TU volunteer from Colorado educates Congress on importance of Clean Water Act and headwater streams


From TU:

Dick Jefferies of Fort Collins is in the nation’s capital this week to discuss with members of Congress the importance of protecting Colorado’s small headwater streams from development.

Growing up on a farm in Eastern Colorado, not far from the South Platte, Jeffries quickly learned the value of water.

“In the West, water is literally the lifeblood of anything and everything,” he said.

That’s why Jefferies supports Clean Water Act protections for headwaters streams in Colorado.

Presently, an EPA/Army Corps of Engineers rule-making process is under way across the country that would restore protections to these small waters under the Clean Water Act. These waters were protected under the CWA for the first 30 years of the act’s existence, but a pair of rulings by the U.S. Supreme Court removed protections for these important waters—the wellsprings of our nation’s great rivers.

The court instructed the EPA and the Corps to scientifically clarify the connection between these small waters and the navigable waterways they eventually become. With that proof now in hand, the two federal agencies have crafted a rule that restores the protections for these small waters. Unfortunately, several efforts are afoot in Congress to thwart this rule-making attempt and leave our irreplaceable headwaters vulnerable.

In Colorado, 55 percent of stream miles within historical native trout range are classified as intermittent or ephemeral, while 62 percent of the state’s stream miles are in headwaters, according to a recent report by Trout Unlimited.

Some of these streams might not run year-round, but they are critical parts of the larger watershed—and the state’s quality of life.

Jefferies, 58, owns a small construction firm and is president of a 1,000-plus member Trout Unlimited chapter in Northern Colorado. His farm upbringing made him appreciate the value of clean water to both agriculture and recreation.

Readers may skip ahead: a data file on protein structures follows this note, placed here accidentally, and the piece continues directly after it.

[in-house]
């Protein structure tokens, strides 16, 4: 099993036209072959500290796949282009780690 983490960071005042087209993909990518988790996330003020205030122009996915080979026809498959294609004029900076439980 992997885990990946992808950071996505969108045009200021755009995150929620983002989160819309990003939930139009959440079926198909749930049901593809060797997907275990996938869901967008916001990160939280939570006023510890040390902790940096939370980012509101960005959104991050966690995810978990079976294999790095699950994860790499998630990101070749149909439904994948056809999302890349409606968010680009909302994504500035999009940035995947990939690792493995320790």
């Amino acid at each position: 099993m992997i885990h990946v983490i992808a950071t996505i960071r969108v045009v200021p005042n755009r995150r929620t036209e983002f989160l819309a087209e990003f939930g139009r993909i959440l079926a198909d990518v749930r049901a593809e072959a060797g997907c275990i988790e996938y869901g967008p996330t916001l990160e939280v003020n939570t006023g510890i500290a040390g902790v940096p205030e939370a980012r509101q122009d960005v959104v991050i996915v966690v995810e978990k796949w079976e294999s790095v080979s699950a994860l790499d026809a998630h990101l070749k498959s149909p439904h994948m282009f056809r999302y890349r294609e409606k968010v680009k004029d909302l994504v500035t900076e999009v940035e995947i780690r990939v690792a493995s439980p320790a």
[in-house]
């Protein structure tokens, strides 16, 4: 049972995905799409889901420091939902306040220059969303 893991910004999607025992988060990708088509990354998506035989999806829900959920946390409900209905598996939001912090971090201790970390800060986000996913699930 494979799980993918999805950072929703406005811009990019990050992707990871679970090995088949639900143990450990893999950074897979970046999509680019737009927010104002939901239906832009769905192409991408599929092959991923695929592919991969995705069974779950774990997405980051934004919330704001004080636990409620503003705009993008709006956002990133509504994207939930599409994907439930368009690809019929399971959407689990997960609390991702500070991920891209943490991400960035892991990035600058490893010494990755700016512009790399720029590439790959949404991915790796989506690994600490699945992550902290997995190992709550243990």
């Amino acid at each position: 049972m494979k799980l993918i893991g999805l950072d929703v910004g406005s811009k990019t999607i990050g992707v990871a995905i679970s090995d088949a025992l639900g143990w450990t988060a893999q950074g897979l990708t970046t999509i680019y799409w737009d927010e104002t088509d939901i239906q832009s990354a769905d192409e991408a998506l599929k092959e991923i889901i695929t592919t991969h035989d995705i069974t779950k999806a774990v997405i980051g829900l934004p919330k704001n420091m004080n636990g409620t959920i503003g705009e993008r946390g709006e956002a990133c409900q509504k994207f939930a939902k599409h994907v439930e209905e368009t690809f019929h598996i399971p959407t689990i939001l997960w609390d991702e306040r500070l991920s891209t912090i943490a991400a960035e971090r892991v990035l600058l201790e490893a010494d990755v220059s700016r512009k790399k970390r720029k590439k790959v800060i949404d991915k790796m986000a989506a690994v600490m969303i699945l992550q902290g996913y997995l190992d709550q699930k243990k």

“No matter how busy life was on the farm, we also found time for two or three trips to the mountains to fish for trout. I was always amazed at how clean the water was where we were fly fishing . . . fish are such a wonderful barometer of water health.”

Jefferies noted that every part of Colorado’s economy—farms, communities, businesses, recreation—depends on clean water. “We have industries that have moved to Fort Collins because of the quality of the water.”

Jefferies understands how some in the agricultural industry are wary about potential impacts of the CWA. But he said that regulators and members of the agriculture community can work together, through the rulemaking process, to resolve areas of concern.

“We’re grateful to have the support of such a dedicated volunteer like Dick,” said Steve Moyer, TU’s vice president for government affairs. “TU’s strength lies in our grassroots, and when we can get volunteers to come back to Washington and talk directly with lawmakers, it really helps us with our work to make fishing better all across America.”

Trout Unlimited is the nation’s oldest and largest coldwater fisheries conservation organization dedicated to conserving, protecting and restoring North America’s trout and salmon and their watersheds. Follow TU on Facebook and Twitter, and visit us online at tu.org.


1 Comment

  1. Don Lester Thompson on

    Where does cool, clean water come from? It flows downhill. It is the source of every watershed.

    When we volunteer for river clean-up, testing for water quality, restoring banks with riparian plants, adding cool shade with willow, hemlock and rhododendron, trenching for riffles and replacing silt with river rock where insects once hid and trout used to spawn, our mission is to conserve, protect and restore our coldwater fisheries and their watersheds.

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